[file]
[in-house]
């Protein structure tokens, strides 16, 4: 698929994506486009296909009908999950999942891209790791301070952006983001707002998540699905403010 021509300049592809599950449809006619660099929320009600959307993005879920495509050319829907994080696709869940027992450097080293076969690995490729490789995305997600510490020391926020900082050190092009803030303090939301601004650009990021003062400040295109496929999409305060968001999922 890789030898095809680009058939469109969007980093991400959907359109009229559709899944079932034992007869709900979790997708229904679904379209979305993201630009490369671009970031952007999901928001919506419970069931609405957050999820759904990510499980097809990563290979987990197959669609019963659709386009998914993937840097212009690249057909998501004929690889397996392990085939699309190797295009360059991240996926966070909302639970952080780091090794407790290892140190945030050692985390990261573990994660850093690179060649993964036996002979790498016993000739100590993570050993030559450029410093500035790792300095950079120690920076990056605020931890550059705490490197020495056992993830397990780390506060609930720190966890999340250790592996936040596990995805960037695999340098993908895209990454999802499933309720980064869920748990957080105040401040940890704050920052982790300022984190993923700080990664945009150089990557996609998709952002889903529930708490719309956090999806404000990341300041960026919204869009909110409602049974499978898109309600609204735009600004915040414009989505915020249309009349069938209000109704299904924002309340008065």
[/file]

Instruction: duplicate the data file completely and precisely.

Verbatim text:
[in-house]
């Protein structure tokens, strides 16, 4: 698929994506486009296909009908999950999942891209790791301070952006983001707002998540699905403010 021509300049592809599950449809006619660099929320009600959307993005879920495509050319829907994080696709869940027992450097080293076969690995490729490789995305997600510490020391926020900082050190092009803030303090939301601004650009990021003062400040295109496929999409305060968001999922 890789030898095809680009058939469109969007980093991400959907359109009229559709899944079932034992007869709900979790997708229904679904379209979305993201630009490369671009970031952007999901928001919506419970069931609405957050999820759904990510499980097809990563290979987990197959669609019963659709386009998914993937840097212009690249057909998501004929690889397996392990085939699309190797295009360059991240996926966070909302639970952080780091090794407790290892140190945030050692985390990261573990994660850093690179060649993964036996002979790498016993000739100590993570050993030559450029410093500035790792300095950079120690920076990056605020931890550059705490490197020495056992993830397990780390506060609930720190966890999340250790592996936040596990995805960037695999340098993908895209990454999802499933309720980064869920748990957080105040401040940890704050920052982790300022984190993923700080990664945009150089990557996609998709952002889903529930708490719309956090999806404000990341300041960026919204869009909110409602049974499978898109309600609204735009600004915040414009989505915020249309009349069938209000109704299904924002309340008065």